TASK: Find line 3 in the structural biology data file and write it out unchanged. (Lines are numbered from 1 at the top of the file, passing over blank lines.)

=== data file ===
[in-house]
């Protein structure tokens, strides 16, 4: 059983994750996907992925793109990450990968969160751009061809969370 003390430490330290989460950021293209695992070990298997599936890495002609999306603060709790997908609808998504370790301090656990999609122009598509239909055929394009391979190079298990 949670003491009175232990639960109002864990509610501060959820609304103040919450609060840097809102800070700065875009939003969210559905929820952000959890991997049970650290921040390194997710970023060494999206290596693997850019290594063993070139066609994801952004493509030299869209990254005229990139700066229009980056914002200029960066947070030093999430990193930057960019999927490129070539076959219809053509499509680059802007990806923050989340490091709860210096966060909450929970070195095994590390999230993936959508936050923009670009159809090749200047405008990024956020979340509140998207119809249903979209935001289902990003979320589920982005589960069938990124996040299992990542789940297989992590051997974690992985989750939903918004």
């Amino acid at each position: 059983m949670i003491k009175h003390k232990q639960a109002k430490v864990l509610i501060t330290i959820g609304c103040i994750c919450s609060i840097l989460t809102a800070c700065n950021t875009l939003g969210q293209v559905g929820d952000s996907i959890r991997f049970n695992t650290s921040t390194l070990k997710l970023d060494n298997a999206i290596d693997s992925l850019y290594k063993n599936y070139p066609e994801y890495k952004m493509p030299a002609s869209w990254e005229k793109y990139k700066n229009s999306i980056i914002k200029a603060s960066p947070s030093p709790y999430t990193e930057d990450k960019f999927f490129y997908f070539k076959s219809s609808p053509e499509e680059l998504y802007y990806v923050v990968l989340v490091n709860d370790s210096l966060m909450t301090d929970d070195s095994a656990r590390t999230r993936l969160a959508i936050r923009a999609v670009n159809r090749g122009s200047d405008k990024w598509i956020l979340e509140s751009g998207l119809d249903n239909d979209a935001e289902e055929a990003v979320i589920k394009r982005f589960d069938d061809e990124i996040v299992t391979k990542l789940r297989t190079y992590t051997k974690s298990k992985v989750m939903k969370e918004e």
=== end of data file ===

């Amino acid at each position: 059983m949670i003491k009175h003390k232990q639960a109002k430490v864990l509610i501060t330290i959820g609304c103040i994750c919450s609060i840097l989460t809102a800070c700065n950021t875009l939003g969210q293209v559905g929820d952000s996907i959890r991997f049970n695992t650290s921040t390194l070990k997710l970023d060494n298997a999206i290596d693997s992925l850019y290594k063993n599936y070139p066609e994801y890495k952004m493509p030299a002609s869209w990254e005229k793109y990139k700066n229009s999306i980056i914002k200029a603060s960066p947070s030093p709790y999430t990193e930057d990450k960019f999927f490129y997908f070539k076959s219809s609808p053509e499509e680059l998504y802007y990806v923050v990968l989340v490091n709860d370790s210096l966060m909450t301090d929970d070195s095994a656990r590390t999230r993936l969160a959508i936050r923009a999609v670009n159809r090749g122009s200047d405008k990024w598509i956020l979340e509140s751009g998207l119809d249903n239909d979209a935001e289902e055929a990003v979320i589920k394009r982005f589960d069938d061809e990124i996040v299992t391979k990542l789940r297989t190079y992590t051997k974690s298990k992985v989750m939903k969370e918004e």